noble captive! king of birds!
What tongue can tell thy misery!
Were thy dumb sorry put in words,
What heart that would not pity thee?
Undazzled to the orb of day
Thine eye of light looks up in vain:
It cannot melt thy chains away;
Thou never shalt be free again.
Flap thy broad wings, spend all thy strength;
Scream on, poor bird! you idly rave:
That royal crest shall droop at length;
For thou art doomed to be a slave.
Thou look'st up to the hollow skies,
Where thou hast wound thy spiral flight,---
Those azure depths where human eyes
Shrink from the intolerable light.
Thou gazest till thou dost forget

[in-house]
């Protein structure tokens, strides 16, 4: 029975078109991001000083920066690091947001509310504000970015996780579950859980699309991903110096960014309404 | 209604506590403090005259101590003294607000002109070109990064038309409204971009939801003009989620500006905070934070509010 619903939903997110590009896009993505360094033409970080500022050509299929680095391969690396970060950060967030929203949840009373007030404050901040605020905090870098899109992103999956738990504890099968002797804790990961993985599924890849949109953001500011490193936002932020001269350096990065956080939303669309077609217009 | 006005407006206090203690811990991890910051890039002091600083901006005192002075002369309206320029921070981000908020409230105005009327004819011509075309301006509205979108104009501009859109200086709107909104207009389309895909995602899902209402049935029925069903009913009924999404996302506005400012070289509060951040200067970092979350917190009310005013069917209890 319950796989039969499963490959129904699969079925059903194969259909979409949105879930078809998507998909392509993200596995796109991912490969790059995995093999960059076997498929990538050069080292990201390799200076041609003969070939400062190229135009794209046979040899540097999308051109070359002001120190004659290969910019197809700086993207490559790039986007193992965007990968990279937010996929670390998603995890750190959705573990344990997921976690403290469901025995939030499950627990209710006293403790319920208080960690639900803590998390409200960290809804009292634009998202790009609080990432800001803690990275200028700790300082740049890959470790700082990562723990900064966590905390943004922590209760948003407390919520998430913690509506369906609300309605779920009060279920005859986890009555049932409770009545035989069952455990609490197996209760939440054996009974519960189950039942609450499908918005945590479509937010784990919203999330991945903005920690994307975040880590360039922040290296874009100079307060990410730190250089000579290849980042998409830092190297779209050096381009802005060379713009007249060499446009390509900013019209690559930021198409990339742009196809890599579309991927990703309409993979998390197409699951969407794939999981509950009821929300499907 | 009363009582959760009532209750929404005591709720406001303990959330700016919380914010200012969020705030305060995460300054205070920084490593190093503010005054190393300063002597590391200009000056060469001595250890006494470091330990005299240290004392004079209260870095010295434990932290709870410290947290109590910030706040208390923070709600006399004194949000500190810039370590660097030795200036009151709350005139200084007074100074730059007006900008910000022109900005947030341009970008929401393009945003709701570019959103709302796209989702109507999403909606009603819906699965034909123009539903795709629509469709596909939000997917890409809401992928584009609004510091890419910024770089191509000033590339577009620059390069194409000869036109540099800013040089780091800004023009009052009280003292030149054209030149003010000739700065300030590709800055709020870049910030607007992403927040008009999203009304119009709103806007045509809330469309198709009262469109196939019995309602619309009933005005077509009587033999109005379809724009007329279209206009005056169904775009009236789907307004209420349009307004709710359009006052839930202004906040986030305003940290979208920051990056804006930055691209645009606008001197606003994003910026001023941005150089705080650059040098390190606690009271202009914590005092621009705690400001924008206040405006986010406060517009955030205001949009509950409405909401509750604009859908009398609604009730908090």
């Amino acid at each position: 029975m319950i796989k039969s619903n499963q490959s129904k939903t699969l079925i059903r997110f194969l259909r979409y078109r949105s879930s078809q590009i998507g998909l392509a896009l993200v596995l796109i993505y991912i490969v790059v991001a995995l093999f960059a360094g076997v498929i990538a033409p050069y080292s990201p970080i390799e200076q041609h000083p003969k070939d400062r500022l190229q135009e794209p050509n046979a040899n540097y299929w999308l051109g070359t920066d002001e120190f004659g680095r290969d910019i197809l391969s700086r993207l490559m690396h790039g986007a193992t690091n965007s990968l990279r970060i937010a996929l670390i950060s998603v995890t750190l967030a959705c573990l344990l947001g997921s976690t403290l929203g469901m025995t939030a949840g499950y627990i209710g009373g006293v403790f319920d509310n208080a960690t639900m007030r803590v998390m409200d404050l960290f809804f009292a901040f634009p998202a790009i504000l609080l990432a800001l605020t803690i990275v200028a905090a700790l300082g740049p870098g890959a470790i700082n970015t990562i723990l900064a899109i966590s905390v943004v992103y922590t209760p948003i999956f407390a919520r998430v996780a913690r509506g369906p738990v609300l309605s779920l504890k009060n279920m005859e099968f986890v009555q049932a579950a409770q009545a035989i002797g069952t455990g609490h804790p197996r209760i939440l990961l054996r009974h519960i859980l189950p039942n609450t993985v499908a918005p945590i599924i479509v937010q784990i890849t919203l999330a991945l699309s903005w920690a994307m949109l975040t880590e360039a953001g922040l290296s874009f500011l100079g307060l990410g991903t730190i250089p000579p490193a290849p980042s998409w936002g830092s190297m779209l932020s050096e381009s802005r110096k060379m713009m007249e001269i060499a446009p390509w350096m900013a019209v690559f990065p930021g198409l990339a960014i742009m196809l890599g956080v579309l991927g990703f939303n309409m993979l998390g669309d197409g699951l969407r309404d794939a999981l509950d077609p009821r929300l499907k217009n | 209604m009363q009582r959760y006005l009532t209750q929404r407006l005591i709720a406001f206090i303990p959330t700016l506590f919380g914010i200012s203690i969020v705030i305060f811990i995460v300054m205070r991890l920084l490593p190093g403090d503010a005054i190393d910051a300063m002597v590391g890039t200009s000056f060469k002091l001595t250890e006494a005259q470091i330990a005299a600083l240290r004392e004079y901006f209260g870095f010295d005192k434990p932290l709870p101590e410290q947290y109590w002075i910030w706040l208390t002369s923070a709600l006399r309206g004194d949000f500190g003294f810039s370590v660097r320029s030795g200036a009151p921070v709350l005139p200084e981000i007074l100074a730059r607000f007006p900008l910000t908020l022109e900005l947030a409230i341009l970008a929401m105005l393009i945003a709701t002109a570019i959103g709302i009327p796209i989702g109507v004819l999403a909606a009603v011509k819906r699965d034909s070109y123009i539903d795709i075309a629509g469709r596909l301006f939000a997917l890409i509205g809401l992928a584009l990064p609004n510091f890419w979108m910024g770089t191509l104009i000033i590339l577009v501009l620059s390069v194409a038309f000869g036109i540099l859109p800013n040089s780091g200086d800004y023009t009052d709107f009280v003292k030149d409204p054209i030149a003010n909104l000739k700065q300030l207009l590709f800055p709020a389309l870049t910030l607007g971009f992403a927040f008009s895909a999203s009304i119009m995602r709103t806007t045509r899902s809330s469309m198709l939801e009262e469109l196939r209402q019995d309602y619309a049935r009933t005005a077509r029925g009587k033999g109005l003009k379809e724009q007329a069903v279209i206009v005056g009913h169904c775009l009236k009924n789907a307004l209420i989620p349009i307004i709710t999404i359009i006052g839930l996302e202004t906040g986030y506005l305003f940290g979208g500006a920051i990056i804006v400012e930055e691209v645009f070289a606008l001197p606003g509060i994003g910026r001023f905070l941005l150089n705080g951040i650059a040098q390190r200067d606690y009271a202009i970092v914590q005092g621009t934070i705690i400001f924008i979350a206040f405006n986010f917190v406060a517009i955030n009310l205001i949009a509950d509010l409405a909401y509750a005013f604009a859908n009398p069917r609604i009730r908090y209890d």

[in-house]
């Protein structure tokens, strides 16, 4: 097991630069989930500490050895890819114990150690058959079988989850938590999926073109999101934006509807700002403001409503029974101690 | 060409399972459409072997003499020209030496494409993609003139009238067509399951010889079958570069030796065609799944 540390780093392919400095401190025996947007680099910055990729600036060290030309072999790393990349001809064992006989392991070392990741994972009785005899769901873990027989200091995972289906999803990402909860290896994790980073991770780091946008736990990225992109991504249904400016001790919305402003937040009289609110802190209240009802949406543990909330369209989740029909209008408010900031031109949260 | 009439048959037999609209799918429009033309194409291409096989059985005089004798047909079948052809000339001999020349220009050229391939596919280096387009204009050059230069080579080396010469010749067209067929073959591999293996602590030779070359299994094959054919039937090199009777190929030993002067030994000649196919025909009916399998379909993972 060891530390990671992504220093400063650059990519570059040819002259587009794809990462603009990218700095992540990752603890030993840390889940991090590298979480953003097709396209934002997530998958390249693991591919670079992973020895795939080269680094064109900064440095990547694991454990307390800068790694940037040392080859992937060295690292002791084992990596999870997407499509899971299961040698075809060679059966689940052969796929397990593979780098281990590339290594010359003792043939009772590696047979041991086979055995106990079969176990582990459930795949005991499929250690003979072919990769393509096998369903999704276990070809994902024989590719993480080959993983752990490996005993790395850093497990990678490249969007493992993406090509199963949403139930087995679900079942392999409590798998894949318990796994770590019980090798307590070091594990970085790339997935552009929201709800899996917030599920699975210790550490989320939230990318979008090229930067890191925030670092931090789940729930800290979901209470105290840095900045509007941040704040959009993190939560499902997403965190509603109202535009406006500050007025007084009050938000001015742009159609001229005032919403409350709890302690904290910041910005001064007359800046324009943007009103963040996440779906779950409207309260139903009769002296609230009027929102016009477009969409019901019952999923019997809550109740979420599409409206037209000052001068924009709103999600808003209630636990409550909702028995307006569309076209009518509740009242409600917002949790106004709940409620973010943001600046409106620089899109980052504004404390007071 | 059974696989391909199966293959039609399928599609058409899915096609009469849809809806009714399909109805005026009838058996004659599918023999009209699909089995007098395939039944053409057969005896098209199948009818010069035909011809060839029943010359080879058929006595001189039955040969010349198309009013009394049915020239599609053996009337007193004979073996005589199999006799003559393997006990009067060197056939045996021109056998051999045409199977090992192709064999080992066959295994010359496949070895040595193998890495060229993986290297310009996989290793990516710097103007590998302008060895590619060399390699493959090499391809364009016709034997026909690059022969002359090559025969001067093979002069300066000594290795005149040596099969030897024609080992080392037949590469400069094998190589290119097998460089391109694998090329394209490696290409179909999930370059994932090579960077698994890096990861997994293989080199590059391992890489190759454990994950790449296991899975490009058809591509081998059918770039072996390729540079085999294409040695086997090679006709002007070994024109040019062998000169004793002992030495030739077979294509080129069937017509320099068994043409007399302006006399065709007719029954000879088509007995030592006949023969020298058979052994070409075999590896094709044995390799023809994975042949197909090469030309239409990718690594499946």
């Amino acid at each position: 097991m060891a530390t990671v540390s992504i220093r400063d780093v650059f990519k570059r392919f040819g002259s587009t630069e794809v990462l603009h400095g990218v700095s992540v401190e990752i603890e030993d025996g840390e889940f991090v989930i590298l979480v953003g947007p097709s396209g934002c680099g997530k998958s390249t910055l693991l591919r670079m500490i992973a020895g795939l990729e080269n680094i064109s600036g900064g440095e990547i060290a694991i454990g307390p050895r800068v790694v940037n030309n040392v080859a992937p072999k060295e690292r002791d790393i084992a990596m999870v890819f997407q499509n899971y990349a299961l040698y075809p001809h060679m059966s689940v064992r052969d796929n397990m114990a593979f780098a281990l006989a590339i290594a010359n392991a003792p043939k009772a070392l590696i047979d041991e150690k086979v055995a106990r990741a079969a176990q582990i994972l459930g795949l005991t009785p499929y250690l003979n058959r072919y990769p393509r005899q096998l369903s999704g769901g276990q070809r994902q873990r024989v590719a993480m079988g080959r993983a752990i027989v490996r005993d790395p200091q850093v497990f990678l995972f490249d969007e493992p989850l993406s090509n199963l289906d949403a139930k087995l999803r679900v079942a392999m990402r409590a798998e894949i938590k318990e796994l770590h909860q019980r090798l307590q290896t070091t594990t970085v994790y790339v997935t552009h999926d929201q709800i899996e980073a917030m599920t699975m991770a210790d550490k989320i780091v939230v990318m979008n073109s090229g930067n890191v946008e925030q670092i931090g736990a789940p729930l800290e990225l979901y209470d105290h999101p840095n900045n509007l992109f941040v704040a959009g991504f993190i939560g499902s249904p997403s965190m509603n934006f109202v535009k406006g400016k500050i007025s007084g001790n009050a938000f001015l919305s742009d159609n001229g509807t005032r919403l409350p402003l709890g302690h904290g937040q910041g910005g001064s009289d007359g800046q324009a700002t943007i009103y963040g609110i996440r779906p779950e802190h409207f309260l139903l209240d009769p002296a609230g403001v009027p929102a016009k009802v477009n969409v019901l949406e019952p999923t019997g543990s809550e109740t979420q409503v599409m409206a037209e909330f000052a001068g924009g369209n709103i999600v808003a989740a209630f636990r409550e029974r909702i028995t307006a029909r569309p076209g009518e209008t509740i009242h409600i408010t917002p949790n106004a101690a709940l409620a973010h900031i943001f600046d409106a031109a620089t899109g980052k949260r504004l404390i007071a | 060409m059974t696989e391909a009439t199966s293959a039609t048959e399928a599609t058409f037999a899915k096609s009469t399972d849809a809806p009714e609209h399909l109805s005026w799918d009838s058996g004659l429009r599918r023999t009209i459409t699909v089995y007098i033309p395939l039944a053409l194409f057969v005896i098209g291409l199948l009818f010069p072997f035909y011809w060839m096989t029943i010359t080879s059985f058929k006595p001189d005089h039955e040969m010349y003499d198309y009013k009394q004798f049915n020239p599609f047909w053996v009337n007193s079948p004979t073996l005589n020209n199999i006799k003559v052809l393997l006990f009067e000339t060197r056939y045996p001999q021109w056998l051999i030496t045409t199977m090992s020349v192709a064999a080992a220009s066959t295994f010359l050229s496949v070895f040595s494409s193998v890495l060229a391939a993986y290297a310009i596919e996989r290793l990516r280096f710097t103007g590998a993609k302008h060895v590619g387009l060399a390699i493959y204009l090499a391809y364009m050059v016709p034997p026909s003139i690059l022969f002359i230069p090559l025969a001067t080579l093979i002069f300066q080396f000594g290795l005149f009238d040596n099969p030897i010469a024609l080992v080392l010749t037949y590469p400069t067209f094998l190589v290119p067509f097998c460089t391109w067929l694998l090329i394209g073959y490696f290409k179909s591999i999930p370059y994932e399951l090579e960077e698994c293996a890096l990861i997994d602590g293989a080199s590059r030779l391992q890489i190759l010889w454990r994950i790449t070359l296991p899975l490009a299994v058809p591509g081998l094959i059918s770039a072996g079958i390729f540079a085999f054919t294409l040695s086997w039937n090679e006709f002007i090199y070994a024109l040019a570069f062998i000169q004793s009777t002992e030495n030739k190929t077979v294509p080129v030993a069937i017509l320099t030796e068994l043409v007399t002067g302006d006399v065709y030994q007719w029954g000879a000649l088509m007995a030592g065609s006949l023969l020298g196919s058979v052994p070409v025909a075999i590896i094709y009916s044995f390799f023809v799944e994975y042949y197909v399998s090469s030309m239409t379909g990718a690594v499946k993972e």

The weight and pressure of thy chain;
And, upward striving, thinkest yet
Thy bright blue home thou shalt regain.
Vain is thy spirit's eager bound,
And all in vain thy noble birth;
Fettered thou liest on the ground,
A clod-bound, common thing of earth.
My heart aches for thee, noble bird!
Fain would I free thee, if I could;
But more it longs to hear that word
Which endeth human servitude.
I have no right to waste on thee,
Poor thing! the power of sympathy:
Forgetful of the agony
Of human hearts in slavery.
The eagle became an emblem of the United States with
Congress's approval of the seal design in 1782. A number of
American poets of the nineteenth century wrote eagle poems,
some variations on the Romantic symbol of a bird as a figure of the
spirit of poetic imagination or genius. Follen avoids treating
the eagle as the vehicle for a metaphor, instead moving
metonymically to the institution of slavery; the last stanza
suggests it is immoral to waste emotion on the figure when the
political fact exists.